Thomas Cowan Bell
He attended Miami University, where he was a member of the Eccritian literary society, and graduated in 1857 before beginning his life's work of teaching. In 1861 he enlisted in the Union army, where he was commissioned as a captain, major, and finally lieutenant colonel with the 74th Ohio Infantry of the U.S. Army. He received high commendation, leading the regiment's bayonet charge at the Battle of Stone River.
Following the war he returned to his career in education, serving as the superintendent of schools in Nobles County, Minnesota from 1872-77. He was publisher of a journal from 1878–85, president of Philomath College in Oregon from 1885–86, principal of La Creole Academy from 1887–92, and president of Central Oregon State Normal School from 1892-96. After his retirement in 1896 he moved to Oakland, California.
Bell was married twice in his life, the first being to Sigourney White, and the second being to Lucia Chase. He had five boys and two girls between his two marriages.
He remained an enthusiastic member of Sigma Chi into old age. He died on February 3, 1919, the day after attending initiation of the Alpha Beta Chapter at the University of California, Berkeley. He is buried at the San Francisco National Cemetery, located in the Presidio of San Francisco. His grave can be seen in the background of a shot in The Dead Pool (1988).
In 1855, Thomas Cowan Bell became one of the seven founders of Sigma Chi at the age of 23. He was considered to be an "elder statesman" of the fraternity along with fellow founder Daniel William Cooper, who was 25. As a student at Miami, Bell lived in the Oxford home of his Aunt Lizzie. Because all of the other members of the Fraternity at one time or another lived in Aunt Lizzie's place or took meals there, the house became known as "the first Chapter house of Sigma Chi." According to his fraternity, Bell is best known for his "... exemplification of the qualities of learning and friendship." In 1933, Sigma Chi erected and dedicated the Founders' Memorial Monument to him in the San Francisco National Cemetery, where he is buried. After his career in education, Bell retired to Oakland, California and renewed his connection to the Sigma Chi fraternity. He did this through the Alpha Beta chapter at the University of California at Berkeley. Bell attended Sigma Chi's semi-centennial celebration in Oxford Ohio in 1905, along the three other surviving founders: James Parks Caldwell, Daniel William Cooper, and Benjamin Piatt Runkle. Bell is now the namesake of the Thomas Cowan Bell Scholastic Foundation, located in San Jose, California, which awards college scholarships to both members of the Sigma Chi Fraternity and students of San Jose State University. The foundation is funded almost exclusively by Sigma Chi's alumni. Bell is also the namesake of the Thomas Cowan Bell Sigma Chi Scholarship for both members and non-members of Sigma Chi at the University of Nebraska–Lincoln that are believed to exemplify the 7 pillars of Sigma Chi's Jordan Standard by being a man of good character, a student of fair ability, with ambitious purposes, a congenial disposition, possessed of good morals, and having a high sense of honor and deep sense of personal responsibility. Chapters of Sigma Chi with the most active alumni donors are given the name of "Bell Chapters" in honor of Thomas Cowan Bell.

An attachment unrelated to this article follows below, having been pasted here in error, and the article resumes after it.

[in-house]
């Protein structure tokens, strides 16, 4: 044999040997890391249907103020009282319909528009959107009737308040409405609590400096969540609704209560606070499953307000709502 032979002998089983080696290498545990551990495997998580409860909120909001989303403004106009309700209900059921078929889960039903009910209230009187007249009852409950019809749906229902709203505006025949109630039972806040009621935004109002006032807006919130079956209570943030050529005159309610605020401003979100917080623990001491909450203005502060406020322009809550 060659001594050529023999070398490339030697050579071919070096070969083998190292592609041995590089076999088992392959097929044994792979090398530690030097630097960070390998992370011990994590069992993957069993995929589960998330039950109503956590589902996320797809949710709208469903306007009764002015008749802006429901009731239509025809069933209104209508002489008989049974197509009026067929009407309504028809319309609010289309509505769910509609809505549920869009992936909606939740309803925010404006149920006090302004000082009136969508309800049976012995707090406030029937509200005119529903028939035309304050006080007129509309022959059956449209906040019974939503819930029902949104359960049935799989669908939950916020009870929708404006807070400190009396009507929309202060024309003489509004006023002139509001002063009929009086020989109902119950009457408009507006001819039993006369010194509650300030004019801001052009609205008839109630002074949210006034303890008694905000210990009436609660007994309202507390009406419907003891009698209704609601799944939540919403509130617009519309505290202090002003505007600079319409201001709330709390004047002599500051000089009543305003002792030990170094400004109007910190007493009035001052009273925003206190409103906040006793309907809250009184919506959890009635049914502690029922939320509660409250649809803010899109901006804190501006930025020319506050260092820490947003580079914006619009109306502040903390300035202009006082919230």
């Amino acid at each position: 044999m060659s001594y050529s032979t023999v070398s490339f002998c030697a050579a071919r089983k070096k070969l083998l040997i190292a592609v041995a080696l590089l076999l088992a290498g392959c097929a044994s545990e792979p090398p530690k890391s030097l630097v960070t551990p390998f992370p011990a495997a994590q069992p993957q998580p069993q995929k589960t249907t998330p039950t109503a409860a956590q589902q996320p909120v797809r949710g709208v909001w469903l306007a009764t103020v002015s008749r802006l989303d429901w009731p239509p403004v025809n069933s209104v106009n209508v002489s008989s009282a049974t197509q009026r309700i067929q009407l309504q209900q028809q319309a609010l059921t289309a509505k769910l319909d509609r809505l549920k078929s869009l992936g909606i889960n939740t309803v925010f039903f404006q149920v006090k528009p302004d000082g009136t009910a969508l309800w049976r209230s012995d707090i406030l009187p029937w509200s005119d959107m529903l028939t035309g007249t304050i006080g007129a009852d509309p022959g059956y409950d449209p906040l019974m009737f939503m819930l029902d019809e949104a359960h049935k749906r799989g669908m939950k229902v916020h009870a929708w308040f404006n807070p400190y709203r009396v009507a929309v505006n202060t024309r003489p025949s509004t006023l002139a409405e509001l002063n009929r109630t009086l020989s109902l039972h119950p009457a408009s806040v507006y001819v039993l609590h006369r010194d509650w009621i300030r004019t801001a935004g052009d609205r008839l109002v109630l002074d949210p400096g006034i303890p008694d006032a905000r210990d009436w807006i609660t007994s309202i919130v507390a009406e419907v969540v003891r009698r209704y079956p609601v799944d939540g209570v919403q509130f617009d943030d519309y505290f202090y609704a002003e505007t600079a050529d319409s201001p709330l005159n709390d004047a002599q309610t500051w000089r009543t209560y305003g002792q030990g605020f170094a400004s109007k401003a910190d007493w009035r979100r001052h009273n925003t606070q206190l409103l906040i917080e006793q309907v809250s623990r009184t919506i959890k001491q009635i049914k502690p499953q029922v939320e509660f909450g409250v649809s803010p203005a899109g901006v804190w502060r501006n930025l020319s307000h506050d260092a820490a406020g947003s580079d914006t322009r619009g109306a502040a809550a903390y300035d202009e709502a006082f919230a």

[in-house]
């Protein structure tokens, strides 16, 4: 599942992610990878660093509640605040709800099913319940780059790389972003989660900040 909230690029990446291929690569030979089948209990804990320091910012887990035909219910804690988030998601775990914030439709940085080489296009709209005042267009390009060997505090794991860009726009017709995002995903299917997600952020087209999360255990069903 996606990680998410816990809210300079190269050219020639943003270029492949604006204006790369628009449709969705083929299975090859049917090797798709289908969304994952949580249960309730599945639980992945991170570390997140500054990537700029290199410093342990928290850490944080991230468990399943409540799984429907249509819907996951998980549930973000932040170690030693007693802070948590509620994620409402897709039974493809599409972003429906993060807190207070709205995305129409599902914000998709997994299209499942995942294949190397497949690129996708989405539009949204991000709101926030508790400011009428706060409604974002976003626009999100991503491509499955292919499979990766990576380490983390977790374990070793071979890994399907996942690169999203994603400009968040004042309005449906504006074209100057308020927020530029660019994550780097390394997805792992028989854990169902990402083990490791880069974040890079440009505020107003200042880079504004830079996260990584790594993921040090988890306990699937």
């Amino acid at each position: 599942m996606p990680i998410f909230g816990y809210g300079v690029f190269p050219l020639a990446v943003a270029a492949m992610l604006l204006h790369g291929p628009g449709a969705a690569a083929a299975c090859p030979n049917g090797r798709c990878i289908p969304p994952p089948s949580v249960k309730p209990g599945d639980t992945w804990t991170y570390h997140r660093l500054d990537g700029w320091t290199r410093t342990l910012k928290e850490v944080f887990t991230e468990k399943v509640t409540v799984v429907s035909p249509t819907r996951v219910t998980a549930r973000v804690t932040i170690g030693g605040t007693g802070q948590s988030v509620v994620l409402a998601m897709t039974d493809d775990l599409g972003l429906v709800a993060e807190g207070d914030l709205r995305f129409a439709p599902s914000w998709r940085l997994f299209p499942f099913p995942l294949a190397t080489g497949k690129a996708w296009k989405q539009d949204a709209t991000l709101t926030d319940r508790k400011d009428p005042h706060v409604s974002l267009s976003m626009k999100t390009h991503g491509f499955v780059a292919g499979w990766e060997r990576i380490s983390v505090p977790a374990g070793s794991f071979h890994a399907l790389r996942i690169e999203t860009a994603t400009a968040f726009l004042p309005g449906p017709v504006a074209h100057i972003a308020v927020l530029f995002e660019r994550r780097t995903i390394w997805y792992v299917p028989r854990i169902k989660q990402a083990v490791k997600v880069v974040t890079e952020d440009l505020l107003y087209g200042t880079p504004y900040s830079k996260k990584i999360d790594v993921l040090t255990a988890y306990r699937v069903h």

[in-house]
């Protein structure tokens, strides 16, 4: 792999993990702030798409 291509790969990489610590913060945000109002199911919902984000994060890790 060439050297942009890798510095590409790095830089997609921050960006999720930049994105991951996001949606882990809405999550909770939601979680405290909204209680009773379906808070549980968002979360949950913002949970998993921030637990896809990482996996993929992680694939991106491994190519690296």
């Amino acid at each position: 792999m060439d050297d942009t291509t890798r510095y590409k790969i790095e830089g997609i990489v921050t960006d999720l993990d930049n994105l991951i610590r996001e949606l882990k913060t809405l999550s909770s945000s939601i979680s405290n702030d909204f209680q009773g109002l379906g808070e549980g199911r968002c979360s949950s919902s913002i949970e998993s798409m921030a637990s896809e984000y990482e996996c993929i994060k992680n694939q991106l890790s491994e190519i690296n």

- Society of the Sigma Xi (1905), The semi-centennial celebration of the Sigma Chi fraternity, the Grand Council, pp. 77–78
- Levere, William Collin (1915), "BELL, Thomas C.", Leading Greeks: an encyclopedia of the workers in the American college fraternities and sororities, Evanston, Illinois, p. 30.
- "Thomas Cowan Bell". sigmachi.org. Sigma Chi Historical Initiative. Retrieved October 7, 2015.
- Runkle, Benjamin Piatt (May 1896), "Thomas Cowan Bell: May 14, 1832 to Feb. 3, 1919", The Sigma Chi Quarterly, XV (3): 237–241.
- Senate, United States. Congress (1863), "Letter from Colonel Granville Moody", Senate documents, otherwise publ. as Public documents and Executive documents: 14th Congress, 1st session-48th congress, 2nd session and special session, pp. 158–159.
- "Thomas Cowan Bell, 1857", Miami University Bulletin, Oxford, Ohio: Miami University, XVII (12): 16–17, August 1919.
- Thomas Cowan Bell, findagrave.com, accessed 2012-01-09.
- The Norman Shield. Sigma Chi Fraternity. 2015. p. 40.
- "Thomas Cowan Bell Memorial Monument". sigmachi.org. Sigma Chi Historical Initiative. Retrieved October 7, 2015.
- "Thomas Cowan Bell Scholastic Foundation". Retrieved October 9, 2015.
- "Thomas Cowan Bell Scholarship". Retrieved October 10, 2015.
- "Sigma Chi Foundation Announces Thomas Cowan Bell Chapters". sigmachi.org. February 4, 2013. Retrieved October 10, 2015.